Is your kitchen always open, always a mess, and always producing food? Do you ever wonder if this is healthy? Sustainable? Or is it the makings of a crazy momma-lady and an out of control eater?
While some parents may believe that closing the kitchen is an antiquated approach to managing food, I find it to be a healthy way to set limits on food and eating.
When you close the kitchen, it:
-Allows for space between meals and snacks
-Encourages predictability with timing of meals and snacks
-Supports the foundation of structure and rhythm for daily meals and snacks
-Promotes food security in children, through knowledge that food will be available at predictable times
When the kitchen is always open:
-No limits are set around food and eating
-It’s “food for everyone, all of the time” and grazing is more likely
-Regular and rhythmic eating may change to impulsive and less intuitive eating
-Overeating and poor food choices become a strong possibility
The kitchen is closed is particularly useful when you have done a good job at providing meals and snacks to children in timely intervals, such as every three to four hours. Make sure you have regular times when the kitchen is open, for breakfast, snacks, lunch, and dinner. Then, when your child comes to you an hour after eating dinner, wanting something else to eat, the kitchen is closed is a clear boundary.
If this is initially upsetting to your child, assure her that another meal or snack will be available soon. Encourage your child to eat at meals and snacks when the kitchen is open. Soon your child will learn to eat at meal and snack times, learn to do other things in between, and feel secure that her hunger and nutrient needs will be met regularly.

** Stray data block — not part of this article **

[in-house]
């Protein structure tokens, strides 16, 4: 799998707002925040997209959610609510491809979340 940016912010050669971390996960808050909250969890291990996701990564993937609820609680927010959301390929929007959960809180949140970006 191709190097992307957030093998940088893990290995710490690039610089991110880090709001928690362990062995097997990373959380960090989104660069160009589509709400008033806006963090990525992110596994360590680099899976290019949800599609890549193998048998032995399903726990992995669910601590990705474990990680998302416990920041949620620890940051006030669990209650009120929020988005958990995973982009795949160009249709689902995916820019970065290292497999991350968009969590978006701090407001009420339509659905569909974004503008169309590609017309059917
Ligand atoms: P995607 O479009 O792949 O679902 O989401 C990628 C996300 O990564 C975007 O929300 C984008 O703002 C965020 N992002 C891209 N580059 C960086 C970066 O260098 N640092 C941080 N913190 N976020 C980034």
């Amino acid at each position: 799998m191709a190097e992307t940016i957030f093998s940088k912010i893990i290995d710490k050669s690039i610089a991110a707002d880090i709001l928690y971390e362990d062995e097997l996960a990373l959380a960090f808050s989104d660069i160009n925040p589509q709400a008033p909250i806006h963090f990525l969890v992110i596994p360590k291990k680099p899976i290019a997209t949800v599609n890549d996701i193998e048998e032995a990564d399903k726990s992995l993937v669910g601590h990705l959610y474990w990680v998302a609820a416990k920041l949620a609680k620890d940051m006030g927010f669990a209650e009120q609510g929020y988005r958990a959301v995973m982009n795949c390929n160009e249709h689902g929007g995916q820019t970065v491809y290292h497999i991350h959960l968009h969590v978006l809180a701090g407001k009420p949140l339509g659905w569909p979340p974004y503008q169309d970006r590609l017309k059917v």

The benefits of eating a healthy diet is a common topic of research studies, with many results pointing towards numerous and varied physical benefits. Although experts disagree on what, exactly, is the very healthiest diet, there is general agreement that junk food, sodas, sugary drinks, sweets, fried foods, etc., aren’t good for your physical health. The vast majority of nutritional experts also agree that increasing our intake of fruits and vegetables is a very positive step for our physical health. But the latest news comes from a University in Australia, where a large, recent study has found mental health benefits from healthy nutrition in children, as well. Specifically, they connected those healthy diets to a higher IQ!
Researchers studied babies and toddlers from 6 months to 24 months of age. They tracked the nutritional intake of the children in those early formative years, and then followed up again when the children were 8 years old. Researchers found a small but measurable difference in IQ between those children who ate a healthy diet early on and those who ate a diet with significant cookies, sodas, and other junk foods. Eating a healthful diet and avoiding regular sweets/junk was associated with higher IQ!
So, even though the sweets may taste great, and even though children may ask (or tantrum!) for them, parents now have one more reason to stick to their guns and serve a balanced and healthy diet.
More information on this study is available here: http://www.adelaide.edu.au/news/news55161.html
5 Foods to Avoid with Children:
1. Sodas – including diet sodas. The average can of soda (including Sprite) has the equivalent of TEN spoonfuls of sugar
2. Fruit juice and sports drinks – loaded with sugar and has very little nutritional content
3. Processed foods – chicken nuggets, frozen pizza, mac and cheese and all packaged foods
4. Sugary cereals
5. Cookies and chips – nothing beats fresh fruit for a snack
Share below in our Comments box healthy meals, snacks and beverages your kids enjoy!